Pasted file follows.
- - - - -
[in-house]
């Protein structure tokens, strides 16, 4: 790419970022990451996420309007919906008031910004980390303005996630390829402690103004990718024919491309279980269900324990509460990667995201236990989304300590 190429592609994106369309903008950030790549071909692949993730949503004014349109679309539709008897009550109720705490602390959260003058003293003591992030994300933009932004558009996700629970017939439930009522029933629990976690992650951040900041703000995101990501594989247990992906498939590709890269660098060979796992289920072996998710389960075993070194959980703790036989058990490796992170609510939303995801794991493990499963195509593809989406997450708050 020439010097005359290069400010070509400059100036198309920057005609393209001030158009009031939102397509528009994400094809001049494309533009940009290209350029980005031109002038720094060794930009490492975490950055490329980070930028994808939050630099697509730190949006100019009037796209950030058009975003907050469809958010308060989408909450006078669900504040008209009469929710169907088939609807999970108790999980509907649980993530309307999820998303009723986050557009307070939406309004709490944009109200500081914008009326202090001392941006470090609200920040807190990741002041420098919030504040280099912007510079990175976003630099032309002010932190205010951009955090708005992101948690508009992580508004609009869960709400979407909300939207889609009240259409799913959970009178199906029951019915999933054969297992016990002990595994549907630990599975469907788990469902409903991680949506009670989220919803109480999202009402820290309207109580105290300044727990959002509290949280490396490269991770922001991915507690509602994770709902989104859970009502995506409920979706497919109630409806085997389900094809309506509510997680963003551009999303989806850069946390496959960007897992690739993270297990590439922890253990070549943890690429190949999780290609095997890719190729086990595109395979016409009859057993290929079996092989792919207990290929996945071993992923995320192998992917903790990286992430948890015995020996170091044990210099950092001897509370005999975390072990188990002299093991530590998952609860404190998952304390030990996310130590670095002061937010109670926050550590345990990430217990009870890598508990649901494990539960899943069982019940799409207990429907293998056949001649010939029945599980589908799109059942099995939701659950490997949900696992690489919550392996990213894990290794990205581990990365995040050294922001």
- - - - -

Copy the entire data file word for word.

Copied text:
[in-house]
């Protein structure tokens, strides 16, 4: 790419970022990451996420309007919906008031910004980390303005996630390829402690103004990718024919491309279980269900324990509460990667995201236990989304300590 190429592609994106369309903008950030790549071909692949993730949503004014349109679309539709008897009550109720705490602390959260003058003293003591992030994300933009932004558009996700629970017939439930009522029933629990976690992650951040900041703000995101990501594989247990992906498939590709890269660098060979796992289920072996998710389960075993070194959980703790036989058990490796992170609510939303995801794991493990499963195509593809989406997450708050 020439010097005359290069400010070509400059100036198309920057005609393209001030158009009031939102397509528009994400094809001049494309533009940009290209350029980005031109002038720094060794930009490492975490950055490329980070930028994808939050630099697509730190949006100019009037796209950030058009975003907050469809958010308060989408909450006078669900504040008209009469929710169907088939609807999970108790999980509907649980993530309307999820998303009723986050557009307070939406309004709490944009109200500081914008009326202090001392941006470090609200920040807190990741002041420098919030504040280099912007510079990175976003630099032309002010932190205010951009955090708005992101948690508009992580508004609009869960709400979407909300939207889609009240259409799913959970009178199906029951019915999933054969297992016990002990595994549907630990599975469907788990469902409903991680949506009670989220919803109480999202009402820290309207109580105290300044727990959002509290949280490396490269991770922001991915507690509602994770709902989104859970009502995506409920979706497919109630409806085997389900094809309506509510997680963003551009999303989806850069946390496959960007897992690739993270297990590439922890253990070549943890690429190949999780290609095997890719190729086990595109395979016409009859057993290929079996092989792919207990290929996945071993992923995320192998992917903790990286992430948890015995020996170091044990210099950092001897509370005999975390072990188990002299093991530590998952609860404190998952304390030990996310130590670095002061937010109670926050550590345990990430217990009870890598508990649901494990539960899943069982019940799409207990429907293998056949001649010939029945599980589908799109059942099995939701659950490997949900696992690489919550392996990213894990290794990205581990990365995040050294922001």